- At the invitation of the Waterfront Partnership, Melvin Thomas and I made a 103’ long Harbor Hopscotch.
- My New Public Sites – Five Points Denver walking tours and immersive map installation went gangbusters at RedLine’s 48 Hours of Socially Engaged Art Summit. Along the way, I was honored to share the megaphone and learn from half a dozen local speakers.
- With support from BikeMore and Rails-to-Trails Conservancy, my home street Auchentoroly Terrace got a temporary Footprints Crosswalk to help pedestrians better connect with the Druid Hill Park Farmers Market.
- Working with an inspiring network of cultural organizers across Baltimore, I helped lead Citizen Artist Baltimore get-out-the-vote vote efforts. Bigly surprises aside, we informed local candidates of the values of our city’s diverse arts and cultural communities and educated voters on the importance of local races and ballot initiatives.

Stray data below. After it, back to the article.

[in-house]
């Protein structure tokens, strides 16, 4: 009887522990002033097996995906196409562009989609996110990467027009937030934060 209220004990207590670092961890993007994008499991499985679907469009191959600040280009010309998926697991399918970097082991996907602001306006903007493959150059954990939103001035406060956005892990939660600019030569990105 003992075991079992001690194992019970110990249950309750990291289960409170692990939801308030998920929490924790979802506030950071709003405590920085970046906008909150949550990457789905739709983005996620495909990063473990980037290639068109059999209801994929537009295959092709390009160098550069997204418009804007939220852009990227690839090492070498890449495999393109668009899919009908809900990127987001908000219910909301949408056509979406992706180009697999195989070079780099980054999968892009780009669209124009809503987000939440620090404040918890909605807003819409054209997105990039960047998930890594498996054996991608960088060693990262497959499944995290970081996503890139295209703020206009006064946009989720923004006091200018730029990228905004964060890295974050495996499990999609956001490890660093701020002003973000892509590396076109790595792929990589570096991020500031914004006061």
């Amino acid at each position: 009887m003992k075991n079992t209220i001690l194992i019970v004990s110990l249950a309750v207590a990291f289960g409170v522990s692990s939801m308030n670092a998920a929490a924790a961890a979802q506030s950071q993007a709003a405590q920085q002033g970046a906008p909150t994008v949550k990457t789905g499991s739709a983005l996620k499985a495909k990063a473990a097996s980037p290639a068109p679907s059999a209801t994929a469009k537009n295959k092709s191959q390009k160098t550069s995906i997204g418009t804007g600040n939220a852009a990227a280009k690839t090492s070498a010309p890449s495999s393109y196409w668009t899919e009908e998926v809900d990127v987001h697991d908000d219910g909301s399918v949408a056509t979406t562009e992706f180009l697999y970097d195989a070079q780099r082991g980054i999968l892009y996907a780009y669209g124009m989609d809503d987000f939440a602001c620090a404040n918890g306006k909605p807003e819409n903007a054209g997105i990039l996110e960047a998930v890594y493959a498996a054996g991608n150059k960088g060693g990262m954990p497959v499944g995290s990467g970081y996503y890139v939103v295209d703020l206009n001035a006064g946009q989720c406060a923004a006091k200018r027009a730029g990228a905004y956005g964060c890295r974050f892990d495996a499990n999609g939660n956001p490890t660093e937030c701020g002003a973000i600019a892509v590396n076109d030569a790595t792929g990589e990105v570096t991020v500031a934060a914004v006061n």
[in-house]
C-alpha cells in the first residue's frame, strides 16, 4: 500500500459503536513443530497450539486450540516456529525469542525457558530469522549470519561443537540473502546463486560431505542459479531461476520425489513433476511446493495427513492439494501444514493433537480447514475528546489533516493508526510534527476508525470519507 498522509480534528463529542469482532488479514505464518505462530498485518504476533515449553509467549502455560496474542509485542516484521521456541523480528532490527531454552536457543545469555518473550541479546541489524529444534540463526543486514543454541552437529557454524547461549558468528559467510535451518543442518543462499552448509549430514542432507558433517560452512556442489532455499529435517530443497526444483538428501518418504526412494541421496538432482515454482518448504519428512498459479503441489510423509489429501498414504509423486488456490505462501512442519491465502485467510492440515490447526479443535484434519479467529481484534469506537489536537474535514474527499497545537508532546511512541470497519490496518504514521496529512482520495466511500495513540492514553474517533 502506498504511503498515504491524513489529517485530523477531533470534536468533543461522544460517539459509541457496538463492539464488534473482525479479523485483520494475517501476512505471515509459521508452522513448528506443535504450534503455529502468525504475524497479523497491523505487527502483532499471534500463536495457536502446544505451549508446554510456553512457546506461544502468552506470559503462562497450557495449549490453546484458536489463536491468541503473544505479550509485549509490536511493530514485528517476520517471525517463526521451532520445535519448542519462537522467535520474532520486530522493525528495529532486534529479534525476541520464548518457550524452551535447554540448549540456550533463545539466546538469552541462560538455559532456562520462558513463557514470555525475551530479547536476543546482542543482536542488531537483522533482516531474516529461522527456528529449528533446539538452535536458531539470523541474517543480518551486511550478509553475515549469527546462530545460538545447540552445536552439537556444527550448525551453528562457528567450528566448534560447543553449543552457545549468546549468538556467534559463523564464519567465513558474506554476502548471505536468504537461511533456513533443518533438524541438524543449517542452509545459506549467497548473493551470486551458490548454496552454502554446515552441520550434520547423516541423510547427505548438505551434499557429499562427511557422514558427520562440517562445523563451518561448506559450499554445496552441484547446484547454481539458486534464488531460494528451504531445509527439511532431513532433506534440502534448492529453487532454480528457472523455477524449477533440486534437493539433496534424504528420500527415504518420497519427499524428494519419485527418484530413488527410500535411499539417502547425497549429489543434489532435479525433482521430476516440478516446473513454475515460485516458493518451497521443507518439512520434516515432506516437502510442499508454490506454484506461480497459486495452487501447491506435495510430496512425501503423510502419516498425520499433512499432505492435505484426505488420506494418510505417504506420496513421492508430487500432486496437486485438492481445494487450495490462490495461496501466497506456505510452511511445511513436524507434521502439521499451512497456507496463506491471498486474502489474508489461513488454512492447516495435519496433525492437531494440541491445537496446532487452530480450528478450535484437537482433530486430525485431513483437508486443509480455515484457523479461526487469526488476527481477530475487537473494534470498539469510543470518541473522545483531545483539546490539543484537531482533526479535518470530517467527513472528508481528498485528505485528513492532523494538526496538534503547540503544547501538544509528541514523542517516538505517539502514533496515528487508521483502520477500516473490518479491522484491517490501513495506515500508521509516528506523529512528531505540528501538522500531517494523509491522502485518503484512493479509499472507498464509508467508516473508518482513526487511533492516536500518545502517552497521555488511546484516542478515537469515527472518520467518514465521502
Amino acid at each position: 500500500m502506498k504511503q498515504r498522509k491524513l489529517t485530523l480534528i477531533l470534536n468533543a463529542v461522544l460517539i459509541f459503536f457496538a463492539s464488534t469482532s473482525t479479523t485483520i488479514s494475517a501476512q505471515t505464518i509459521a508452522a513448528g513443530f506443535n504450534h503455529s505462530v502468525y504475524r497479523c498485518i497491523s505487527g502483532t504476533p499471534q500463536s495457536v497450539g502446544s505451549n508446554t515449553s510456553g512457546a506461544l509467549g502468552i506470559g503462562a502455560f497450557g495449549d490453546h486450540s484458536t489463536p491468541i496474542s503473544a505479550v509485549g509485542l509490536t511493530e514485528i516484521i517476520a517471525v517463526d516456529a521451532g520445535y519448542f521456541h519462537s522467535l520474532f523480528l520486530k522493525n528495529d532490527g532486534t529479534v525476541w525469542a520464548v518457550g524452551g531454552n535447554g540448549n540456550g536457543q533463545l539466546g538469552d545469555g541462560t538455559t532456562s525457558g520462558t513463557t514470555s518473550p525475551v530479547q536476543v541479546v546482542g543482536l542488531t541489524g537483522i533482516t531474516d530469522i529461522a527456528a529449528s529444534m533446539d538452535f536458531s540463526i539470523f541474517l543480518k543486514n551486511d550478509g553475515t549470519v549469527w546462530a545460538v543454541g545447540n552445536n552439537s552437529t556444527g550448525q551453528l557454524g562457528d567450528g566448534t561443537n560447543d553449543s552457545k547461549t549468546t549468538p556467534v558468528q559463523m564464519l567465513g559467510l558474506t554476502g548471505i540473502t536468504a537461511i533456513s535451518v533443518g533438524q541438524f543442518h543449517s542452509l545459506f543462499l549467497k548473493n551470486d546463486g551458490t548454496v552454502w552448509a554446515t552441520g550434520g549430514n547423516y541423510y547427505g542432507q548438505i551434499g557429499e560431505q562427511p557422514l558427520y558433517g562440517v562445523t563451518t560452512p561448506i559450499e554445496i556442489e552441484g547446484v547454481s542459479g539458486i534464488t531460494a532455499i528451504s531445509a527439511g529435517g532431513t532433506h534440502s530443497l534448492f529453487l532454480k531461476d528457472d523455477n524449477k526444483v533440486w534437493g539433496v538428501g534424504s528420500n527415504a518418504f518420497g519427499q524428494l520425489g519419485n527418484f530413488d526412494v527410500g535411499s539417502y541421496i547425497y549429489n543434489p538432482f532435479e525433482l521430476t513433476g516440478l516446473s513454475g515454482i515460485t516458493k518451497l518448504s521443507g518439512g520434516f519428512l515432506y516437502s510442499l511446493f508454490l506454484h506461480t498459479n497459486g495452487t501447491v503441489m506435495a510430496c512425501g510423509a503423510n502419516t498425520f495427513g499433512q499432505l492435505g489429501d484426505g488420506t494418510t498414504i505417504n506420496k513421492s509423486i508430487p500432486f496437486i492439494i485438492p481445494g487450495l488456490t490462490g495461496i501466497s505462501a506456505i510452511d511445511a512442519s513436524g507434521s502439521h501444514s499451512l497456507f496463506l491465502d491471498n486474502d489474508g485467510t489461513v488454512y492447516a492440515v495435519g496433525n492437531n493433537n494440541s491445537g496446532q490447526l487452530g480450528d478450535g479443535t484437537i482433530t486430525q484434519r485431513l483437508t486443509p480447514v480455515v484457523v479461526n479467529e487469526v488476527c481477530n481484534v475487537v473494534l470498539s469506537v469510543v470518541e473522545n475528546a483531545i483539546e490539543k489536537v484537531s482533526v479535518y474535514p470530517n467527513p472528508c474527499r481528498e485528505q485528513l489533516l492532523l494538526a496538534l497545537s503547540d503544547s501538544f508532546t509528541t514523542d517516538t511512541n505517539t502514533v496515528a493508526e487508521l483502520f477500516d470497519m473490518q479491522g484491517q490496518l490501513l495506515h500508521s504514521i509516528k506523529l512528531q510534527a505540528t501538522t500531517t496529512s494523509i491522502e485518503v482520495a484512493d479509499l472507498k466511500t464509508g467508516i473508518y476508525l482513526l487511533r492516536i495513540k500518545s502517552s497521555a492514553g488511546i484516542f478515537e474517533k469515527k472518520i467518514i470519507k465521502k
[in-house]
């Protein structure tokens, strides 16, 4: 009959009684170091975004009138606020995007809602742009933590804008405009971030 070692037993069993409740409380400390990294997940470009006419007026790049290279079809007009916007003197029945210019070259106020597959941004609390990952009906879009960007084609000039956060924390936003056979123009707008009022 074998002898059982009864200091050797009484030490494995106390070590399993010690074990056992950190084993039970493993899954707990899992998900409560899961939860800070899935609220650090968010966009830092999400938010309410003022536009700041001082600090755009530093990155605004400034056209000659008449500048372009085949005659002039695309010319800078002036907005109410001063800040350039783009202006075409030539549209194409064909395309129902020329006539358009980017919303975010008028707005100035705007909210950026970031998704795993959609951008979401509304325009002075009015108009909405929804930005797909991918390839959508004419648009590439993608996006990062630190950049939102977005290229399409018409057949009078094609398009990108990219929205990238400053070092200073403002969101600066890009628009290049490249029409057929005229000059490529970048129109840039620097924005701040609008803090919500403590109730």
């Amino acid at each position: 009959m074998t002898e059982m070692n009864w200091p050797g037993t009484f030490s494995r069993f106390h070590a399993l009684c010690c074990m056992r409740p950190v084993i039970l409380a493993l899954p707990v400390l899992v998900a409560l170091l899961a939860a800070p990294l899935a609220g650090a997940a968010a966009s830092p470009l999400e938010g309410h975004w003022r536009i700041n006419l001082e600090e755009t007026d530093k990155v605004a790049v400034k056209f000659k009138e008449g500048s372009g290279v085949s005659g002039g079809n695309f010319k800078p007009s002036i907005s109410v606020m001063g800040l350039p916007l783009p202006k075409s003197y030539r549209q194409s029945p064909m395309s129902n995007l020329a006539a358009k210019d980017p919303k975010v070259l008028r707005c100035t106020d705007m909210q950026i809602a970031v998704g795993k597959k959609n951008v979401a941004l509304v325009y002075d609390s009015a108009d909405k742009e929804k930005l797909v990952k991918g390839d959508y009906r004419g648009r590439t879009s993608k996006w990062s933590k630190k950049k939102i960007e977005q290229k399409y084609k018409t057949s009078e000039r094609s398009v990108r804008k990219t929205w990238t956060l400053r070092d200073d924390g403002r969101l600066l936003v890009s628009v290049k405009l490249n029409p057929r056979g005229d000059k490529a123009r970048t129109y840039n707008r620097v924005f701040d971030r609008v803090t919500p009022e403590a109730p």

- I was honored to be invited by Baltimore Heritage to join their board of historic and cultural preservation advocates. I’m excited to be working with them on saving Baltimore’s most meaningful places.
- I had a fun time making water loop while redesigning Dance & Bmore’s website. May I do the same for you?
- The Public Art for Central Avenue Streetscape project continues. Falon Mihalic and I are busy closing in on our final design for a 25’ tall, pedestrian-empowering Periscope. Stay tuned for the full announcement and renderings…
Welcome to the expanded practice of Graham Projects. After ten years of public art and organizing with numerous people and organizations I hold dear, I’ve decided to take Graham Projects to the next level: a full-time livelihood of working with people to enliven and strengthen places. The newly expanded mission of Graham Projects recognizes that improving cities through public art inherently entails concrete forms of civic engagement, design, and communications. From leading New Public Sites radical walking tours and enacting playful pedestrian paths to designing graphic identities for community groups and collaborating with stakeholders on leveraging shared visions, I’ve been mixing creative engagement strategies for years. In recognition of all that I do, the Graham Projects creative services are now placed front and center and everyone is invited to participate. Shoot me a line if you like what you seen and want to work together. I’m always up for new ideas, questions, and visits. – Graham